Healthy Living Books
The first two sessions I spend with people is generally dedicated to gathering information about their history and lifestyle and covering the science behind relaxation, food, exercise and sleep and it's connections to mental and physical health. We talk a lot of biology and neuroscience in my office before we start unpacking psychological processes and for the duration of our therapeutic relationship I will always remind people of the biology of mental health. As such, I am very, very excited about the book The 4 Pillar Plan by Dr. Rangan ChatterJee and I HIGHLY recommend everyone pick up a copy.
My treatment philosophy is rooted in Existential psychology and Humanistic psychology. Viktor Frankl, an Austrian neuroscientist and psychiatrist who fathered a form of existential analysis called logotherapy shared, "For the meaning of life differs from man to man, from day to day and from hour to hour. What matters, therefore, is not the meaning of life in general but rather the specific meaning of a person’s life at a given moment.” Frankl's memoir, Man's Search For Meaning chronicles his experience in Nazi death camps and how it shaped his view that we cannot avoid suffering but we can choose how to cope with it, find meaning in it, and move forward with renewed purpose. It's an amazing book that I recommend everyone reads to help them formulate what really matters most to you in life.
Children & Adolescent Health Books
In The Whole-Brain Child, neuropsychiatrist Daniel J. Siegel, reminds us that our children's brains work differently than our own and that the emotionally driven right brain is often dominant over the logic based left brain. I recommend this book to all my clients who have children and especially those who are struggling to understand behavioural issues such as tantrums and mood swings. Siegel offers a straight-forward, step by step explanation of how to best respond to your child to manage their behaviour and encourage healthy brain development.
The Whole Brain Child Workbook by Daniel J. Siegel is a great compliment to The Whole Brain Child, but can also be used as a stand alone book of it's own. Siegel provides and clear set of exercises to work through with your child to help you understand how their brain works and to encourage their healthy brain development along the way.
In my practice I often try to explain to clients the link between they're neurology and their behaviour. This is particularly important with children and how parents react to their child's behaviour. In No-Drama Discipline, Daniel J. Siegel provides a clear explanation how to break the cycle of negative reinforcement, and encourage positive, drama free growth.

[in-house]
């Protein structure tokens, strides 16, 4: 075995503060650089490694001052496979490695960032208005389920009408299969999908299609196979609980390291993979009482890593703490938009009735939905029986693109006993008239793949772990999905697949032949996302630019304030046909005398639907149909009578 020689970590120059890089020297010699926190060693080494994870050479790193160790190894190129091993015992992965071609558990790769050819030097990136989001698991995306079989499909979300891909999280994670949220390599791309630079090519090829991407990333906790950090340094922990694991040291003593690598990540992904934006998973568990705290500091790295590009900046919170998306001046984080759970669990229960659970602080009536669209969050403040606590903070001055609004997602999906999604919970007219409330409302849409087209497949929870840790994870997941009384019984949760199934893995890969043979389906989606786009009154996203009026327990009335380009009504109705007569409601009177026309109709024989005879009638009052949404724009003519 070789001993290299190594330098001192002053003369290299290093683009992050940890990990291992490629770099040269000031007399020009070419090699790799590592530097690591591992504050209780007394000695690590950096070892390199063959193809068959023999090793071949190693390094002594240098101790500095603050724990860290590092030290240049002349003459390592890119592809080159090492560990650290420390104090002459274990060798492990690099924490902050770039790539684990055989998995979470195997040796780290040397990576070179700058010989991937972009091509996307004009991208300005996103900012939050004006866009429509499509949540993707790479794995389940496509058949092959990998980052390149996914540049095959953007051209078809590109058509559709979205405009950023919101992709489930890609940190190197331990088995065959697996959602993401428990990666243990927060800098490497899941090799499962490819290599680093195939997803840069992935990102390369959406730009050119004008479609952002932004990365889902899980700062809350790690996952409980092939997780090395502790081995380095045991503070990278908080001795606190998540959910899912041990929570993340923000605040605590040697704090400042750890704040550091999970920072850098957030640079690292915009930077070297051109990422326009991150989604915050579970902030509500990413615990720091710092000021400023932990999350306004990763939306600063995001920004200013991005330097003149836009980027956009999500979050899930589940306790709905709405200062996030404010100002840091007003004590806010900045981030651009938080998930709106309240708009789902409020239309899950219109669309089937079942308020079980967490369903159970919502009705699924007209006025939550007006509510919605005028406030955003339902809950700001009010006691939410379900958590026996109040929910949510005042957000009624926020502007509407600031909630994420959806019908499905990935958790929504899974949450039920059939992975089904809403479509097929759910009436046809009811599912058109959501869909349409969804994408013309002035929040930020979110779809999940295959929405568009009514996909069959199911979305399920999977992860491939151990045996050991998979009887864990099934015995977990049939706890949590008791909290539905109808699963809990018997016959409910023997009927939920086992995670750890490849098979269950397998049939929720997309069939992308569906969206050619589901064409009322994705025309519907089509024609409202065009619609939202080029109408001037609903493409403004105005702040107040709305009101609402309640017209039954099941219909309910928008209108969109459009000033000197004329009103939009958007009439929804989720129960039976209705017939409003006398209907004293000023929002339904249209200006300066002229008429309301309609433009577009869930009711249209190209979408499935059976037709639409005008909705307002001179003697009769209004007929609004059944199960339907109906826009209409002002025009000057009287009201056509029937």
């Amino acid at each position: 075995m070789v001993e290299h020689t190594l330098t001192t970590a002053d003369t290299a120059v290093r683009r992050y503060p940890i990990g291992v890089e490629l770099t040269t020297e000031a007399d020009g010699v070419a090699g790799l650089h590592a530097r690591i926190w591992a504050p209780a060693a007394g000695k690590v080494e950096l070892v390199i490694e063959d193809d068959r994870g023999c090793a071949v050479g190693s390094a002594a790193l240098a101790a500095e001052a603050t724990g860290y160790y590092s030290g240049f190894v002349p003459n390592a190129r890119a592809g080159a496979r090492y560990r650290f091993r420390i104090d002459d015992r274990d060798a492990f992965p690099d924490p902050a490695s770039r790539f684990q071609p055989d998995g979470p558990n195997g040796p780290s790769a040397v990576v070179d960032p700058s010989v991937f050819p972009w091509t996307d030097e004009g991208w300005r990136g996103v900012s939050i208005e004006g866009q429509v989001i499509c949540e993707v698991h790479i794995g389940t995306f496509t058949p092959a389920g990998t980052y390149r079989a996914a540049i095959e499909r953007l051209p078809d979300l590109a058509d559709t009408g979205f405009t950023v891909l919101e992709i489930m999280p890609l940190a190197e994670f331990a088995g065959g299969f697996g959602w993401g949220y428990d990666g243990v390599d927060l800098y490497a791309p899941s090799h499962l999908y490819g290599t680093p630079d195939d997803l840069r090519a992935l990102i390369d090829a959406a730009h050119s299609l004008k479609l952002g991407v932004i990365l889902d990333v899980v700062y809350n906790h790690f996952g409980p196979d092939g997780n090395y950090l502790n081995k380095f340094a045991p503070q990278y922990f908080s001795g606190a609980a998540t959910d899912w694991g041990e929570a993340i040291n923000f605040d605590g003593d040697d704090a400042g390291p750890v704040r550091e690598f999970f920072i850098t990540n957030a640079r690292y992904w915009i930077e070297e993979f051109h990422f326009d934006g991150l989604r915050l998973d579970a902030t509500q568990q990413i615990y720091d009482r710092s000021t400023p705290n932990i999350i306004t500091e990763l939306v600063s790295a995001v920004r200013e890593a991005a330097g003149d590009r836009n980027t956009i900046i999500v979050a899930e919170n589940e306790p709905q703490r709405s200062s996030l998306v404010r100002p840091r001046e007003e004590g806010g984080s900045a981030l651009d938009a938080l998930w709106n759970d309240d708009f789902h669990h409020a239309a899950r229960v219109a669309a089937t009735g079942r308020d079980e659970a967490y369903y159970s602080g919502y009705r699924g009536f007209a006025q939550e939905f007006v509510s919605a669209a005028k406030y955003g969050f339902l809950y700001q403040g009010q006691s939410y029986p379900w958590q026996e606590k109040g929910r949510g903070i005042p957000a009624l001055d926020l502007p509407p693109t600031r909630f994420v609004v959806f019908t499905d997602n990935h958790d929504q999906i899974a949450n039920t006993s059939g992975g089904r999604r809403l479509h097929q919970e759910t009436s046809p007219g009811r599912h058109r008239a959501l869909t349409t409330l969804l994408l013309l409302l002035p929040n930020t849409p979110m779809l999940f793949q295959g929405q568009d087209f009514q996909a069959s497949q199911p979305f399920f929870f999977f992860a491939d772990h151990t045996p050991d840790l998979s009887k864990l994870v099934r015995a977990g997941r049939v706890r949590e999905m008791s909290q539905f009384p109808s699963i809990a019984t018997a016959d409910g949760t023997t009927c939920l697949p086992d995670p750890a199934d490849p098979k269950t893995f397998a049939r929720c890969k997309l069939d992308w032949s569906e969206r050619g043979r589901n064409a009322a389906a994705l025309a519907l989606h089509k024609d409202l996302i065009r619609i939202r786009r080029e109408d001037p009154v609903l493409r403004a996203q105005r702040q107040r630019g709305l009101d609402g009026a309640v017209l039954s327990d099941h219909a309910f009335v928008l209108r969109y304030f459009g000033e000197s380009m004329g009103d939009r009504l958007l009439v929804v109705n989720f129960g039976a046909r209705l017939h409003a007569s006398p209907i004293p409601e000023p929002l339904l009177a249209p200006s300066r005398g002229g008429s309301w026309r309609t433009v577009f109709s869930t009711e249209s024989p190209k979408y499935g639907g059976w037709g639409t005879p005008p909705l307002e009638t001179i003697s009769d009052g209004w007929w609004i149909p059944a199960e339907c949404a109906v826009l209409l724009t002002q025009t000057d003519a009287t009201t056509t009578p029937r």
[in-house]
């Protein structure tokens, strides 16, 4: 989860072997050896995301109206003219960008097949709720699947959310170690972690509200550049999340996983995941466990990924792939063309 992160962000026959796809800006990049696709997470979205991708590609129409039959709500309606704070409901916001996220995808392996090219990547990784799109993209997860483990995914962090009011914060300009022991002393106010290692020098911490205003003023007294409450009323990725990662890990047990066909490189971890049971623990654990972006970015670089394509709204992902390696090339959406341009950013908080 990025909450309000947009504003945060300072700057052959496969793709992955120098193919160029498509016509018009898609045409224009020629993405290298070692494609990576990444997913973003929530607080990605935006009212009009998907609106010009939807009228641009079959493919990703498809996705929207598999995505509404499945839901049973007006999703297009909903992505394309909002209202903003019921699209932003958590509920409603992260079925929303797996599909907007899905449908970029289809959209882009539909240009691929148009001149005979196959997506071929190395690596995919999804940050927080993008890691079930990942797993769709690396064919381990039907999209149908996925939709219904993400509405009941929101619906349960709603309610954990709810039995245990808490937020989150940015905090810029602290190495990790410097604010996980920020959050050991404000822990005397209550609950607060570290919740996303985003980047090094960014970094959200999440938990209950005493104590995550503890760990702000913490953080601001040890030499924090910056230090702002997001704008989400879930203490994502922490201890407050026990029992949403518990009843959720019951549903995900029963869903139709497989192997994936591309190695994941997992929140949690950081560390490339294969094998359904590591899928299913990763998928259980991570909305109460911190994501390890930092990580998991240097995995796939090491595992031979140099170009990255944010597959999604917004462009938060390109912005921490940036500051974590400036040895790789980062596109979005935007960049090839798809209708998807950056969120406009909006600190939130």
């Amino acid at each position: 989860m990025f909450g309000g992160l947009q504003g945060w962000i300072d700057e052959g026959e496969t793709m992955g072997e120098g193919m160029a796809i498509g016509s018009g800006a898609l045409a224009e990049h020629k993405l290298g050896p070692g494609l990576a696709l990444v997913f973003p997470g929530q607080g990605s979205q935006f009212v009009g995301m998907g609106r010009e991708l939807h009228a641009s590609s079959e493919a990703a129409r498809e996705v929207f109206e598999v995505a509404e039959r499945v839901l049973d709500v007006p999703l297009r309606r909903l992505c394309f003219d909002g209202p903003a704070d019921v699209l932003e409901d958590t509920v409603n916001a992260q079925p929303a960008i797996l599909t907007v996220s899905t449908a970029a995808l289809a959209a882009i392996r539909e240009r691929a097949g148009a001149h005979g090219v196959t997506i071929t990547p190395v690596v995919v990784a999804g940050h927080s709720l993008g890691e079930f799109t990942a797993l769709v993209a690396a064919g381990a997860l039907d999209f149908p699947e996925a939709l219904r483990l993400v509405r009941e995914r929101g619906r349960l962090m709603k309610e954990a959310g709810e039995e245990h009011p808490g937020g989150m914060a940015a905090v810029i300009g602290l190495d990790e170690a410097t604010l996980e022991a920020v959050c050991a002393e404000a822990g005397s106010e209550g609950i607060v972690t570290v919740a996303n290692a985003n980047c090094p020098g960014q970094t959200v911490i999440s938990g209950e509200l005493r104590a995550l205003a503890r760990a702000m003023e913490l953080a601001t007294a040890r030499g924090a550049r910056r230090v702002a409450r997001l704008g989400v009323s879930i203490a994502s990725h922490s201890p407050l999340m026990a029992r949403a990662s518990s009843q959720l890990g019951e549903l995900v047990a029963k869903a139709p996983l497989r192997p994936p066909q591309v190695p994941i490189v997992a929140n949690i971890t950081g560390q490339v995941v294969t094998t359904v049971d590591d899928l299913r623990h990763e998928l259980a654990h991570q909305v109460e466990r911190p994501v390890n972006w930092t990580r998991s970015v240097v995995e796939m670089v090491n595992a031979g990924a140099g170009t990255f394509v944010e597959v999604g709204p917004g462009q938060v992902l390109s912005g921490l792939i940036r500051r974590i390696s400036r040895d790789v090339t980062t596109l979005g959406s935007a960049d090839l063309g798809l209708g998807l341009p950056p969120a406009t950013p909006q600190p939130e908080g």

Based on their book of the same name, the No-Drama Discipline Workbook by Daniel J. Siegel, provides a step-by-step guide to help you work through creating a positive reinforcement parenting style, and in doing so, helps you eliminate, tantrums and other highly stressful discipline with your child.
The ages between twelve and twenty-four can be challenging and confusing times and the brain undergoes tremendous change. Parents often struggle to understand why their child is behaving the way they are and often dismiss behaviour as typical without fully understanding it. In Brainstorm, Dr. Daniel Siegel helps guide parents through these difficult times to help them understand what's going on inside their child's head which is leading to their behaviour.
For generations, expectation of how boys should behave has ingrained into our society. Parents have been taught to treat boys as little men and raise them with a firm emotional hand. William Pollack's Real Boys challenges this conventional wisdom and encourages parents to help their boys develop in a more emotionally balanced way.
I've always said that raising boys can be physically exhausting by raising girls is far more emotionally challenging. In Untangle, Dr. Lisa Damour breaks down female development into seven distinct - and absolutely normal - transitions and provides tools to help guide daughters through each stage. She provides realistic examples and offers advice how to engage daughters and connect to them in constructive ways.
Adolescence can be and emotionally confusing time. Sometimes it's hard to understand why we feel the way we do. In The Feelings Book, Dr. Lynda Madison tries to help you understand emotions and deal with them in a positive way. I always encourage my clients to learn how to take control of their feelings and emotions and express them in a healthy, positive way.
DOMESTIC ABUSE BOOKS
Why Does He Do that? , by Lundy Bancroft is an invaluable tool for women to help them understand how abusers think and in turn recognized when they are being controlled. Armed with the tools in this book women can begin to retake control of their lives and escape the torment they've been living with.
I see time and time again in my practice how easy it is for women to ignore that they are being emotionally abused. Women tend to fall victim to the belief that if the are not being physically abused then their problems aren't that serious. In reality, emotional abuse can be just as destructive as physical abuse and sometimes the effects can be longer lasting. In The Emotionally Abused Woman. Bevery Engel provides a step-by-step guide to overcoming the damage inflicted on women who have been emotionally abused.